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The type of listening we would like you to adopt is different. It's listening with nothing on our minds---no interpretation, prejudice, expectation, or anticipation, This type of listening takes place in the free-flowing mode of thought. When we are listening in this way, our thoughts flows gently, and we have the capacity to become touched by life as it is being created in each moment---one instant after another. When we are listening in this manner, we can easily notice when we stray off track, out of the moment.・・・True listening is being open to something new without interpreting it through our past conditioning or being overly affected by our own thoughts of the event.

About 'being' above, is it a gerund, as in 'I like being alone'? Or is it these kind of 'being':

'You are being quiet today.'
'He is being nice.'
'She is being open and honest.'

?


Comments  
It's a gerund, as in I like being alone.
To me it's a gerund. "Listening" and "being" are on the same level; "listening" acts as a noun, qualified by "true", and "being" refers to "the state of being open etc...".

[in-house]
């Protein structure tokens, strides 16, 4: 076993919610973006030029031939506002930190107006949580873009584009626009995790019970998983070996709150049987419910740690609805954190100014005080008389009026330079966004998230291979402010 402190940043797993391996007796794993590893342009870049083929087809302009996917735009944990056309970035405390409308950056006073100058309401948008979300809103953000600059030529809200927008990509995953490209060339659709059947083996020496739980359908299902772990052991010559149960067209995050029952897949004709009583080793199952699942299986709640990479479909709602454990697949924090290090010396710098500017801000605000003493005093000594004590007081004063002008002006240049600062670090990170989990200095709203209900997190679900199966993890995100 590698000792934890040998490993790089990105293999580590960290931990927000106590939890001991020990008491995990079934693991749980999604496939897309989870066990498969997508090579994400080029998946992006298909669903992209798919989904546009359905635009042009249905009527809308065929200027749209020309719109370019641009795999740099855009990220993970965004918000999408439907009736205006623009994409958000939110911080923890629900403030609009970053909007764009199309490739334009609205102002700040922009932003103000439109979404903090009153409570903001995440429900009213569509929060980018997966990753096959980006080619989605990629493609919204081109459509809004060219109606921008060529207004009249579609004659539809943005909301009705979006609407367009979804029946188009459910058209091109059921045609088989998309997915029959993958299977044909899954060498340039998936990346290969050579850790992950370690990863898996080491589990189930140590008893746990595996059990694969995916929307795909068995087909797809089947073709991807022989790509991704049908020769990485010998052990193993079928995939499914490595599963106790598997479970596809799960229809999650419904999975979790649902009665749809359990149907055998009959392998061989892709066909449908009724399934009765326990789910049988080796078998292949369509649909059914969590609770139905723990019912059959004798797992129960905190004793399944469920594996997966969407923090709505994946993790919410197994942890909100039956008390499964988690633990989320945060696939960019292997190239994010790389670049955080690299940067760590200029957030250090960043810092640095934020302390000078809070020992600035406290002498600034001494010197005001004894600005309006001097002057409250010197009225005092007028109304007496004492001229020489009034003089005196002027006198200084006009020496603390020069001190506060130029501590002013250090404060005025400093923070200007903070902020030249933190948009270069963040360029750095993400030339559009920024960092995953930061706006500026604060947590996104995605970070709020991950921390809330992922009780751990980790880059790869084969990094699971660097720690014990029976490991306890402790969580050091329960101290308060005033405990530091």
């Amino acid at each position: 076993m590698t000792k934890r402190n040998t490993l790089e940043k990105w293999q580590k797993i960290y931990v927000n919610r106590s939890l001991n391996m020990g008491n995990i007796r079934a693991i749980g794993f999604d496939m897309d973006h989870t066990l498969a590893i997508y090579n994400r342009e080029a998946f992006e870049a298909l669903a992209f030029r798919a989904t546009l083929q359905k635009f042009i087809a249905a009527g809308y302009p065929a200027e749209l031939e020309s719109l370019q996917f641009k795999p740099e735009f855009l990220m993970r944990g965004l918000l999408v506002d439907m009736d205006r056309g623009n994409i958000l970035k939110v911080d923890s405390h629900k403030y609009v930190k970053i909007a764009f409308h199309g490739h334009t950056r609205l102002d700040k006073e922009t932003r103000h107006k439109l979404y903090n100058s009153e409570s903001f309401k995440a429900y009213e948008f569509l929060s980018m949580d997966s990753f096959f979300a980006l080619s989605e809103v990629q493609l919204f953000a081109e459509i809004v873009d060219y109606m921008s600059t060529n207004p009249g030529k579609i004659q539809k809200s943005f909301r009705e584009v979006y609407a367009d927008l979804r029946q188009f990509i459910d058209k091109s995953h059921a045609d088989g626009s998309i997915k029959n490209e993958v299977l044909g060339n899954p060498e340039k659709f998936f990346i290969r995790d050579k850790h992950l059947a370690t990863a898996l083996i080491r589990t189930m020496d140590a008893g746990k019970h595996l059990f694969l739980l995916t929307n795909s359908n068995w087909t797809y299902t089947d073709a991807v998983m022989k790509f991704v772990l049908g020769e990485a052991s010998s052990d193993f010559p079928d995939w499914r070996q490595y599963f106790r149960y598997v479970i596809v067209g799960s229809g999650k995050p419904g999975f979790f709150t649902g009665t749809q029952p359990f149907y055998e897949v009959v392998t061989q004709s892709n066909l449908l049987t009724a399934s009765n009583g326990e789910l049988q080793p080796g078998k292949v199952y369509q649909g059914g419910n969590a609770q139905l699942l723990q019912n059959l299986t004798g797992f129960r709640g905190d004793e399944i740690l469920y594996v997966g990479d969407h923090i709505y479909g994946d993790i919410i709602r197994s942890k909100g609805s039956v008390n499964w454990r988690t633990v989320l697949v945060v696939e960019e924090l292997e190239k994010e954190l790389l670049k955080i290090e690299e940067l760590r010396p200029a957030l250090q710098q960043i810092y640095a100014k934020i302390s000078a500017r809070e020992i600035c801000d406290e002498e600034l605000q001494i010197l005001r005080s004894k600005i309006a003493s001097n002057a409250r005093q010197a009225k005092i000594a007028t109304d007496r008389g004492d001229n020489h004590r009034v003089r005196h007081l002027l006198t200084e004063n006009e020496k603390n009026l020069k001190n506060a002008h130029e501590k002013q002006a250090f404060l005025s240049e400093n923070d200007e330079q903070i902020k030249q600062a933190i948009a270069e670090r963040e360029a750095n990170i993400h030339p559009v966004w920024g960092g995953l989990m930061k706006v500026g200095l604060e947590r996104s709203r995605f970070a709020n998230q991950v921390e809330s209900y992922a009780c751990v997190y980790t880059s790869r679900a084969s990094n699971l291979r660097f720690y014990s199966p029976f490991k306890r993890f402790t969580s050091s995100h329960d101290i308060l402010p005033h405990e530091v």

What do the others think?
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I agree with pieanne. One way to test it is to switch the subject and subjective complement: Being open to something new ... is true listening. Being functions as a substantive. Is stands alone and is not part of a progressive verb form as in He is being nice.
Yes, I'd say a gerund too; the "it is X" phrase can take a colon ("it is: X"):

"True listening is: being open to something new without interpreting it through our past conditioning or being overly affected by our own thoughts of the event."

MrP
Yes! With that colon, I wouldn't be confused at all.

Anyway, thank you, everyone.

And one more question. How do you native people speakers sense the difference between these?

1:True listening is being open to something new.
2:True listening is to be open to something new.


Grammatically, 'being' in #1 is, as you say, a gerund. But I somehow sense the same kind of air with the 'being' in 'She is being open', some kind of vividness...I don't know...
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With the gerund, it's as if you're standing inside the action or state; with the infinitive, outside, and observing.

MrP
MrPedanticWith the gerund, it's as if you're standing inside the action or state; with the infinitive, outside, and observing.

MrP

That's it! If you are standing outside the state, you don't sense the vividness!

Thank you, MrP!